Unfortunately, just then we hit a snag. The Delta variant infected fishmongers at a fisheries port, who in turn spread the virus to numerous markets across the city frequented by many seniors. Only 42 per cent of our population was fully vaccinated at that point and it would have been reckless if we had doggedly pushed ahead with our road map.
We had to re-tighten so as to buy more time to vaccinate more people, especially our seniors. As expected, cases shot up, and so too the number of people who were exposed to infected individuals and had to be quarantined.
We needed more quarantine rooms for them, which meant fewer rooms for travellers. Hence, we had to throttle back travel flows, causing a lot of inconveniences to global businesses and their employees.
But our responses worked. Numbers of infection cases, Covid-19 patients who fall severely ill, and fatalities are stable and under control. With the time we bought ourselves, we became one of the most highly vaccinated countries in the world. About 80 per cent of our total population have fully completed their vaccinations; and the numbers are still rising. In terms of eligible population, our coverage is even higher, at 86 per cent.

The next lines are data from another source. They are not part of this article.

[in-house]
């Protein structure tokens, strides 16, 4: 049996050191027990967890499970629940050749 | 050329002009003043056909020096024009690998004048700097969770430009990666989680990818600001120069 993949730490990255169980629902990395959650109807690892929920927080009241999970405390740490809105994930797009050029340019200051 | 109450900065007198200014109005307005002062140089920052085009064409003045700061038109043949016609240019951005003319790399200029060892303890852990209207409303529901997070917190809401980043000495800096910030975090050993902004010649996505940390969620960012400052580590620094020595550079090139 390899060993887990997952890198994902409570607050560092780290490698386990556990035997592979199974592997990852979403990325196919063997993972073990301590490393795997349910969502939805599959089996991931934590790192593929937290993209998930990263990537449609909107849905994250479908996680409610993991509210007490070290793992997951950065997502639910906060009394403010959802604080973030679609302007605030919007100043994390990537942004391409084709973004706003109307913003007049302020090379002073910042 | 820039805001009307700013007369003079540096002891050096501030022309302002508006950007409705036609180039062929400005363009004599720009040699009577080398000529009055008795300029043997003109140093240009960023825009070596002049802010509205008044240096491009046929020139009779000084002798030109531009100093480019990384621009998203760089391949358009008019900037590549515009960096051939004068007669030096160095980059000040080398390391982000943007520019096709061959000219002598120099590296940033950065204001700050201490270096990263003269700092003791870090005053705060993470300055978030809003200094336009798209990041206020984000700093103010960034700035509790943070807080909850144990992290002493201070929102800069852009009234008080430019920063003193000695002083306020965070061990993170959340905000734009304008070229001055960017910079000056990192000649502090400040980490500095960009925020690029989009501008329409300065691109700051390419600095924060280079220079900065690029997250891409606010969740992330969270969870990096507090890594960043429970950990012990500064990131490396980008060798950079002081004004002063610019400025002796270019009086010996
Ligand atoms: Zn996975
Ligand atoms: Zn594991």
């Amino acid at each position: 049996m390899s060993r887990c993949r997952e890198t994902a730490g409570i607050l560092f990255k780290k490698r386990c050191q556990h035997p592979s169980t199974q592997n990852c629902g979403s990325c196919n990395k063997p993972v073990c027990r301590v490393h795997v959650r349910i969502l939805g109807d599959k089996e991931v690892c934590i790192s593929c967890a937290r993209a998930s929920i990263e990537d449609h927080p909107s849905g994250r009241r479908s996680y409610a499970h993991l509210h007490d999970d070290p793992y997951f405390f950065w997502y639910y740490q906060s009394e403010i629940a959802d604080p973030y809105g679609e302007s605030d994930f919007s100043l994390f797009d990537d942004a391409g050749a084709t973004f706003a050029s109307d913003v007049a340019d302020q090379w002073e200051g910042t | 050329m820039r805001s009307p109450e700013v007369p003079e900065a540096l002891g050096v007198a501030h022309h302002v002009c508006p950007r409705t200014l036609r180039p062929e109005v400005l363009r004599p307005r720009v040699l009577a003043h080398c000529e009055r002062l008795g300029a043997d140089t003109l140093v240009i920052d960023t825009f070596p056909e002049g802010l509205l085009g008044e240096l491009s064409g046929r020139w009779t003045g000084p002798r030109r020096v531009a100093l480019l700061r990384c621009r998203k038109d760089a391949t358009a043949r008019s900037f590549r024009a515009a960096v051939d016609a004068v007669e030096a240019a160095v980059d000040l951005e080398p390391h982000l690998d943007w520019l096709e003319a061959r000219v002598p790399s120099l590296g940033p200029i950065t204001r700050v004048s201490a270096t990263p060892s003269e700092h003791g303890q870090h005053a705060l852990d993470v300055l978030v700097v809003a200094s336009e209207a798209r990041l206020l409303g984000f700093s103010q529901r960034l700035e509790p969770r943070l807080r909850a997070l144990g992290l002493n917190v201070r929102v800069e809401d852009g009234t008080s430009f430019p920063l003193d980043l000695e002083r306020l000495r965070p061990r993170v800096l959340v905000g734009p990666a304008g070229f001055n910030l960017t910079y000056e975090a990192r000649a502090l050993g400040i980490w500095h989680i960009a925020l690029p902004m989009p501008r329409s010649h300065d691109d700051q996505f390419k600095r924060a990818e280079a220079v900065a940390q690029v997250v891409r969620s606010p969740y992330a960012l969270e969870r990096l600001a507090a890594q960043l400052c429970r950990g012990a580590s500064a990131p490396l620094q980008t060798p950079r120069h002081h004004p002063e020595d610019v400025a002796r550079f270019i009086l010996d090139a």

We have thus reactivated our transition road map. The Ministry of Manpower's application window for returning Employment Pass holders and their dependants are opened again.
Yesterday, we announced a new country risk framework, and a vaccinated travel arrangement. We will start this arrangement in September with Germany and Brunei, expanding to other parts of the world later.